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My tooth is badly broken - what can I do?
When a tooth is badly broken or heavily filled, the dentist may need to crown or cap it to restore its appearance and strength. Tooth coloured ceramic crowns are now stronger cosmetically better alternatives to traditional gold crowns.
How does the Dentist make a Crown?
The usual procedure for fitting a crown involves shaping the tooth under local anaesthetic and then taking an impression using a rubber-like material. The impression is then sent to the laboratory along with the details of the shade to be used, where the technician makes the crown.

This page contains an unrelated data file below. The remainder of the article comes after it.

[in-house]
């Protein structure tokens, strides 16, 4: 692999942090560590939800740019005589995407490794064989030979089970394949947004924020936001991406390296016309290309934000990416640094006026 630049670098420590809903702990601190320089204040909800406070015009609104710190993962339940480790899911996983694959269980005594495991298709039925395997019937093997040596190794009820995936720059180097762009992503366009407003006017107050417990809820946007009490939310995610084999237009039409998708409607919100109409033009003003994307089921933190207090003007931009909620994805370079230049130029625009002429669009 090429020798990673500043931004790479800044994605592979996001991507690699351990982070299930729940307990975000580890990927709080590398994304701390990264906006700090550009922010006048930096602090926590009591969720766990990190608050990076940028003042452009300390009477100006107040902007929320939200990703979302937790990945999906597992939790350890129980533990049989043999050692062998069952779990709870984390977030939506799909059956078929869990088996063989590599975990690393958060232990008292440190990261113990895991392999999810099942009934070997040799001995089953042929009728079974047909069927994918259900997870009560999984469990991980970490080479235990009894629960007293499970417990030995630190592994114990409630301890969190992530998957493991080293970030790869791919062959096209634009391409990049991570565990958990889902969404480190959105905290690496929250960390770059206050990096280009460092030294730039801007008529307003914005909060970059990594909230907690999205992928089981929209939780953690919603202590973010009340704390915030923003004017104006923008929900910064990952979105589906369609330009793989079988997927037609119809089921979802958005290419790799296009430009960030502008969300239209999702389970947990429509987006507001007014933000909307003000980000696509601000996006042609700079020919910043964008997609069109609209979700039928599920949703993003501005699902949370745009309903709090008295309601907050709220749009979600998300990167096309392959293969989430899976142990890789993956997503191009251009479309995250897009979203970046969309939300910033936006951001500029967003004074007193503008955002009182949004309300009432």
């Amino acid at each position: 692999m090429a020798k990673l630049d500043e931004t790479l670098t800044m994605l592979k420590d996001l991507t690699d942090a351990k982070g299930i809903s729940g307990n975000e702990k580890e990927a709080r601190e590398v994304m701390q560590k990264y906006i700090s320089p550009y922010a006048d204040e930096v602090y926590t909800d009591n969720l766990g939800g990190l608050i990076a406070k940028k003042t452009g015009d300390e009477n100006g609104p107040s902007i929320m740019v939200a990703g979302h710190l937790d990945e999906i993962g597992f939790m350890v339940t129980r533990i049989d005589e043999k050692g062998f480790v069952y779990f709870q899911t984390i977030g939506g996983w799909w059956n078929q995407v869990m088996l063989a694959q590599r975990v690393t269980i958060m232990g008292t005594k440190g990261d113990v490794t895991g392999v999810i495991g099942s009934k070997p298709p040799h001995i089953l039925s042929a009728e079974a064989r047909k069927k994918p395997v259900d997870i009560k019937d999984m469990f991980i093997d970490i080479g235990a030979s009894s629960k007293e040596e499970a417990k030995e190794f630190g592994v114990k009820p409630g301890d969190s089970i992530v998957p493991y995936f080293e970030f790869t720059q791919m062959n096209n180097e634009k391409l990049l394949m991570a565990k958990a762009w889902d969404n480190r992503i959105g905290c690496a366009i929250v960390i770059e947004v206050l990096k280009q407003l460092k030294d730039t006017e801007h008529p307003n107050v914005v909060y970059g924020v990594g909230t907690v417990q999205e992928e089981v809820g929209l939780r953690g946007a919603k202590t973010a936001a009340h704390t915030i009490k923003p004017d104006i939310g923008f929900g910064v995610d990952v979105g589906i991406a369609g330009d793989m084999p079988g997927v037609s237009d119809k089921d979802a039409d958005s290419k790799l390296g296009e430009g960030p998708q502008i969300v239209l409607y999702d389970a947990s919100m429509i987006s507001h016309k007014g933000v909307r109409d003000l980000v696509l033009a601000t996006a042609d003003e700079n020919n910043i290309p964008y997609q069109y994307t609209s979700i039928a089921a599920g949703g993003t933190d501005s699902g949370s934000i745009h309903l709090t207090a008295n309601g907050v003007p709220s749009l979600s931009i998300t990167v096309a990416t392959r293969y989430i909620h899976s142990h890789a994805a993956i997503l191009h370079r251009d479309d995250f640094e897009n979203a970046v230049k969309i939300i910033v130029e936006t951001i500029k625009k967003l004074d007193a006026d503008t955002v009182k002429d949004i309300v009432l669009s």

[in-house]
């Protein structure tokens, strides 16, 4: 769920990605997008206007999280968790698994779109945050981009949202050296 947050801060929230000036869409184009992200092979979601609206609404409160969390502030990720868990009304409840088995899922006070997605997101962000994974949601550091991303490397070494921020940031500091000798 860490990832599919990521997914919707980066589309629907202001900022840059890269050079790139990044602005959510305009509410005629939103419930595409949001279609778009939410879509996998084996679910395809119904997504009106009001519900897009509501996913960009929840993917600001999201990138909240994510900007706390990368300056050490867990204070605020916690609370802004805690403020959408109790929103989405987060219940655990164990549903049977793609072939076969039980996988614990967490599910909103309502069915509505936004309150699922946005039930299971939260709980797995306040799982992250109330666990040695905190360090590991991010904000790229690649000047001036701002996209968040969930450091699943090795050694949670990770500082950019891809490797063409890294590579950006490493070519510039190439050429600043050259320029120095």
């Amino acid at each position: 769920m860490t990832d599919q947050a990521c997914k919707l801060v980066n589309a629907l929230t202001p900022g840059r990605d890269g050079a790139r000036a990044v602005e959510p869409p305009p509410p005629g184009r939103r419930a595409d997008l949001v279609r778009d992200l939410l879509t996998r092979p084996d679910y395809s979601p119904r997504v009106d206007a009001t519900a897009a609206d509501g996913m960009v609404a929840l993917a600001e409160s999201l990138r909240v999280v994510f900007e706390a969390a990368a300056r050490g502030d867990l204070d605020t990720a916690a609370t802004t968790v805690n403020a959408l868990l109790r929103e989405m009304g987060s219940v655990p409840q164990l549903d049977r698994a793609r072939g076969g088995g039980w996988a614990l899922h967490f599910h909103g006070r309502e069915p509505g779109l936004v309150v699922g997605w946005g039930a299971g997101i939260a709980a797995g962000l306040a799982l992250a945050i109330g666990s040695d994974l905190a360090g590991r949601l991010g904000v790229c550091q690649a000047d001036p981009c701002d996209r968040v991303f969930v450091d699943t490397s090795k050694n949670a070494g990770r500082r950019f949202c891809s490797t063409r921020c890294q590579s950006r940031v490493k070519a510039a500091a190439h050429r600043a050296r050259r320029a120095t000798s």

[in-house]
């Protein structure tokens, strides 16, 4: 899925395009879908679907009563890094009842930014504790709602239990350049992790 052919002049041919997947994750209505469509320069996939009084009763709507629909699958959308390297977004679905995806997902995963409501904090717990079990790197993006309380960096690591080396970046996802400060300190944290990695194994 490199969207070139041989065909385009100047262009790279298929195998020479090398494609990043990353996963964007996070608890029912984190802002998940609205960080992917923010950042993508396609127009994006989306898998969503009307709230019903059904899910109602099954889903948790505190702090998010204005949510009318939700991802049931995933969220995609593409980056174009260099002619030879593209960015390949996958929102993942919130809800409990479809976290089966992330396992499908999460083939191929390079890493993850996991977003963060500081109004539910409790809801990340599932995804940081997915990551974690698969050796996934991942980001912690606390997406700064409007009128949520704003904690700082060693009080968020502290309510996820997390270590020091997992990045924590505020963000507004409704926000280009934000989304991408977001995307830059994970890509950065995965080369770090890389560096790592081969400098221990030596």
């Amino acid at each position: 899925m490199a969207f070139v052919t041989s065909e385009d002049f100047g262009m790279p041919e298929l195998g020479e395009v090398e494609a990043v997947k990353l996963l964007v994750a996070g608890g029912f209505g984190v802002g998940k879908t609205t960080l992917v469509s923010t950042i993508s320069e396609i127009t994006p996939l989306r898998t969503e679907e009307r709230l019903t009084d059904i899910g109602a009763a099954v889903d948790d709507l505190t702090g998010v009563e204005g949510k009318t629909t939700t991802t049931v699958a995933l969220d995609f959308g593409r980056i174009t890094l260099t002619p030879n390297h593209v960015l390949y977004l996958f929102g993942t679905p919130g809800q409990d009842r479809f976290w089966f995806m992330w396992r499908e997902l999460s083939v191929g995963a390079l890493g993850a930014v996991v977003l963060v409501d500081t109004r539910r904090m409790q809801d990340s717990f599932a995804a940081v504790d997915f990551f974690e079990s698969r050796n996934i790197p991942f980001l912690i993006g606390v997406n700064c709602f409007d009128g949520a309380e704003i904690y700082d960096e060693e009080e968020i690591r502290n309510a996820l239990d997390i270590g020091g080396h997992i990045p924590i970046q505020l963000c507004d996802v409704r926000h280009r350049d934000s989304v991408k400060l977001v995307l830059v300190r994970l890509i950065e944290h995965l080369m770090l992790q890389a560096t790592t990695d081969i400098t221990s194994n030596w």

What happens to my Teeth while the Crown is being made?
While your crown is being made, the prepared tooth can be protected with a temporary crown, which is easily removed just before fitting the permanent one. In most cases, the temporary crown is in place for about two weeks.
What is a Crown made of?
Crowns can be made of a variety of different materials, such as porcelain or porcelain bonded to gold. New materials are continually being introduced. There are different crowns for different situations and it is a good idea to discuss with your dentist which crown would be best for you.